KUALA LUMPUR: The war in Iraq is not expected to have a great impact on air travel in the country and major airlines are likely to adopt a “wait and see” policy before deciding to revise their fares due to uncertainties over the duration of the conflict.
The Transport Ministry, however, feels that the war may cause oil prices to go up and insurance companies may increase airline insurance premiums.
It said airlines would wait for another week or two for the “dust to settle” before they could make any decision.
Transport Minister Datuk Seri Dr Ling Liong Sik said the effects of the war had yet to be seen and flights to inter-Asia routes were operating as normal.
“I believe the effects won’t be that bad ... to air travel as well as to shipping in the region,” he said.
However, Dr Ling said the war might cause an increase in oil prices and insurance companies to increase airline insurance premiums.
“International bodies, including the International Civil Aviation Organisation have held discussions with the major insurance companies to ensure the increase in the premiums is not to the extent of preventing the airlines from operating,” he said.
Dr Ling, who is also Tunku Abdul Rahman (TAR) College council chairman, was speaking to reporters after attending the Sheffield Hallam University graduation ceremony for Malaysian students as guest of honour at the Shangri-la Hotel here yesterday.
A total of 587 graduates from TAR College, who underwent a special top-up programme in collaboration with the university, will receive their scrolls during the two-day convocation.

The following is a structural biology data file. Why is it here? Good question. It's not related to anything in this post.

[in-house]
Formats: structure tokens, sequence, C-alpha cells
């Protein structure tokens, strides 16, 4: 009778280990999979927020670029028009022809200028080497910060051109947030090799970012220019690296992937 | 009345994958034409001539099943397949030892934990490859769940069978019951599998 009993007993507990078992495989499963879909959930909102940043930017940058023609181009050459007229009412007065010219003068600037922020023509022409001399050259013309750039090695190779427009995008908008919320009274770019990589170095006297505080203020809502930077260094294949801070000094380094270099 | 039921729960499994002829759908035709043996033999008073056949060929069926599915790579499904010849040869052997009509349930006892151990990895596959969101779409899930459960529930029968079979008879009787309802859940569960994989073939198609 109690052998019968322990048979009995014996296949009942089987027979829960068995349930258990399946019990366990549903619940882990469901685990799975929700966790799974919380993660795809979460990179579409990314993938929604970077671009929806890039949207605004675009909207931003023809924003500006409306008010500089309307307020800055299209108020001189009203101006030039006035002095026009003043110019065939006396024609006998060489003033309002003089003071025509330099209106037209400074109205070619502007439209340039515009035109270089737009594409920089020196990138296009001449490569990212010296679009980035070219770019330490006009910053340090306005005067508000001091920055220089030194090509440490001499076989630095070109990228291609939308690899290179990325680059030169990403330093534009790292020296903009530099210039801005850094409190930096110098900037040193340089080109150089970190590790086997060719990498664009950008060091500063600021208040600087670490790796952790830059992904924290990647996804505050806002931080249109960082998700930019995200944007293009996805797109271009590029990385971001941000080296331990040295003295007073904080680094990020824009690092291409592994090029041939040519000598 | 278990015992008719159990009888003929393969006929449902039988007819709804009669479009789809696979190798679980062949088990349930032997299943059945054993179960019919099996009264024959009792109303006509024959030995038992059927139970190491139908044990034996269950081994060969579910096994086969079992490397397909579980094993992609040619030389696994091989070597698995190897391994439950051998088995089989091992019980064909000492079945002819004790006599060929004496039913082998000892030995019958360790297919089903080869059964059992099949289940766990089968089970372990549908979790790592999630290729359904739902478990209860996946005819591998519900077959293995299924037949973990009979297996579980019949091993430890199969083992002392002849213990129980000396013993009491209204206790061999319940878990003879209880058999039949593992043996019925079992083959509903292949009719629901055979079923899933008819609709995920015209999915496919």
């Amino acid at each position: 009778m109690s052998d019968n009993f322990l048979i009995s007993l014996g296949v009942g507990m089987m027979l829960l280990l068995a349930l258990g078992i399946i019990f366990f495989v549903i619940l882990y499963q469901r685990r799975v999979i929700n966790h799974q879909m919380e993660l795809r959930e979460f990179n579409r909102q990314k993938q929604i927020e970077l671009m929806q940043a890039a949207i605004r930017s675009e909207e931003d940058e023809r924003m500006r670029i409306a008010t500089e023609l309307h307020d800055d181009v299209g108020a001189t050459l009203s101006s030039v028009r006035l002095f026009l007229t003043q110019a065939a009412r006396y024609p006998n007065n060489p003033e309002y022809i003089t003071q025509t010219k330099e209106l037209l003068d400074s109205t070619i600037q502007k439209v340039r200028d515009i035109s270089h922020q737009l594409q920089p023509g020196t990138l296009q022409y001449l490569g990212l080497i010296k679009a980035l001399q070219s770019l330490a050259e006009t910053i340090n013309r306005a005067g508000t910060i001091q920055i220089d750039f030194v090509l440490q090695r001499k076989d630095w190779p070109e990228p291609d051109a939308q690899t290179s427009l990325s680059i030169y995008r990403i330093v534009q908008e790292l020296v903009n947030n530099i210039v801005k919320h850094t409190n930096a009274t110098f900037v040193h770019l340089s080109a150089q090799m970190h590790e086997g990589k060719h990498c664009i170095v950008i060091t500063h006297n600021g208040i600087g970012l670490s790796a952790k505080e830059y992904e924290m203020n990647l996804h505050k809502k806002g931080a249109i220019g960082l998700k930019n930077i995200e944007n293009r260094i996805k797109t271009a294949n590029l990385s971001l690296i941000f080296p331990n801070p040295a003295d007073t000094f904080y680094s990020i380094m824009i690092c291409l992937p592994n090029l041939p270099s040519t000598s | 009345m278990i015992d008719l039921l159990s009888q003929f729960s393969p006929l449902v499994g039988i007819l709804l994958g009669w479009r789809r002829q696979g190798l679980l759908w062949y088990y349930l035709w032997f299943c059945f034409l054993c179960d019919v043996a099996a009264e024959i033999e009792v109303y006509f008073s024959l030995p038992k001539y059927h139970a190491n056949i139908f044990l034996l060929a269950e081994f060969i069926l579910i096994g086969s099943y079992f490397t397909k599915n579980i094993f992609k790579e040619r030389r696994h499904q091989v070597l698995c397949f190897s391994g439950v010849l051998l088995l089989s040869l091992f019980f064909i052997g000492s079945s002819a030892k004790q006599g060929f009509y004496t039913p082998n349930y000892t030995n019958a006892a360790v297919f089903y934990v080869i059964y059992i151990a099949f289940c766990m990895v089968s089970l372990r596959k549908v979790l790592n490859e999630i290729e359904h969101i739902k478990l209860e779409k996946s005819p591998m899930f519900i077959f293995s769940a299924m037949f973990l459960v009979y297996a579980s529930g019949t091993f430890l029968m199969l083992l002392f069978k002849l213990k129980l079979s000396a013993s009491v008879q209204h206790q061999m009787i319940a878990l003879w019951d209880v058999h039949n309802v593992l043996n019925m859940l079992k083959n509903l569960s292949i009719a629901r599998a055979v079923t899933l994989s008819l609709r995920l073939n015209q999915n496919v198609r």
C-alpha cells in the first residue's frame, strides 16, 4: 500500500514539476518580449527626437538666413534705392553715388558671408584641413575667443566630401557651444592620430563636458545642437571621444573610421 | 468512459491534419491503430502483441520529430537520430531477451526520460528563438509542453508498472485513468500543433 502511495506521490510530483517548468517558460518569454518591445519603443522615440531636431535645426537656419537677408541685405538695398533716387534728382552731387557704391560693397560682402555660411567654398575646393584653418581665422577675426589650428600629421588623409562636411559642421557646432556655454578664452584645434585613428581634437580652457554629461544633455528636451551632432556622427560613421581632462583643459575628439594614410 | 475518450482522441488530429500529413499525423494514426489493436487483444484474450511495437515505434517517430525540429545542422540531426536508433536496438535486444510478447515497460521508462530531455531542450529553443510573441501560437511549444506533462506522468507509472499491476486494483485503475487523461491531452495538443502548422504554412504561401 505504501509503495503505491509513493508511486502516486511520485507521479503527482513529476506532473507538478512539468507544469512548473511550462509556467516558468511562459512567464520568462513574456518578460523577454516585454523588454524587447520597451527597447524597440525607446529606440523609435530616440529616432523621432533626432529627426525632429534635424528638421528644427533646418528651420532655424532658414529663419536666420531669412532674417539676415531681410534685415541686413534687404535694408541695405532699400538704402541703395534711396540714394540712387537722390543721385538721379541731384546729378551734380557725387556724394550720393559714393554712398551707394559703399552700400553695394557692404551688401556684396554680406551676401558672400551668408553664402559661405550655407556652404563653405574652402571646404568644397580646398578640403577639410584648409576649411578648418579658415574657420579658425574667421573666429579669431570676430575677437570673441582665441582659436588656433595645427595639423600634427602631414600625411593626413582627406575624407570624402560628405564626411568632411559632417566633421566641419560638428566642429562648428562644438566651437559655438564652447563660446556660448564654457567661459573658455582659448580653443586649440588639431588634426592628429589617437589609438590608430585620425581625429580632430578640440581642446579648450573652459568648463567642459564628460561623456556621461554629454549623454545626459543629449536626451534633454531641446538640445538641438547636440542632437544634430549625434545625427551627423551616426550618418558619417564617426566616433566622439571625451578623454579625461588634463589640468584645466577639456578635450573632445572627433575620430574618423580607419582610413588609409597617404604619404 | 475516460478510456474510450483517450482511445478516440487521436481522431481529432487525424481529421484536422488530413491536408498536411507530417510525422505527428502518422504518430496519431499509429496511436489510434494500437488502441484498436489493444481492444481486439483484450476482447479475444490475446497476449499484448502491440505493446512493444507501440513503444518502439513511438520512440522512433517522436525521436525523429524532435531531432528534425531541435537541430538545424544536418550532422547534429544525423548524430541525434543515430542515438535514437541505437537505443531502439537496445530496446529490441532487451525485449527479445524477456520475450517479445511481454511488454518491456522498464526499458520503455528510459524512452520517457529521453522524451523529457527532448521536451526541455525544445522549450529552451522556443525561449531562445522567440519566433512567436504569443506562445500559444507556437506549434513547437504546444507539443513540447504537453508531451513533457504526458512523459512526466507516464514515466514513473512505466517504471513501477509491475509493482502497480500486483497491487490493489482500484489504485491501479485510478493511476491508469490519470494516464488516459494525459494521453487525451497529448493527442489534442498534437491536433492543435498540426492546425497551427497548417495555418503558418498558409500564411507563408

On Wednesday, Dr Ling said the Government would not hesitate to step in as “insurers of last resort” in order to get airlines off the ground should the industry get paralysed by crippling increases in insurance premiums on account of the Iraq war.
Transport Ministry parliamentary secretary Datuk Donald Lim Siang Chai said the operating costs for airlines would increase if the war lasted longer than predicted by the United States, due to longer fly routes, rise in worldwide prices of oil and insurance premiums and a drop in passenger load.
“But all the airline companies are still monitoring the situation and they are reluctant to take any drastic action now.
“For instance, if Malaysia Airlines was to suddenly increase its fares, many passengers will probably opt for other airlines and they will start losing out,” he told The Star yesterday.
The airline industry, he added, was unsure how to act as they did not know how long the war would last.
“Besides, the pricing of international tickets is dependent on market forces and not government control. At present, that market is very cautious,” he said.
Malaysia’s national carrier had already announced that four flights linking Cairo, Istanbul, Dubai and Beirut had been cancelled due to low demand.
Asked if some airlines could use rising oil prices as a reason to increase fares for local destinations, Lim said the pricing for the domestic sector was controlled by the Government.
“Any increase in these ticket prices will thus have to receive the approval from the Government,” he added.
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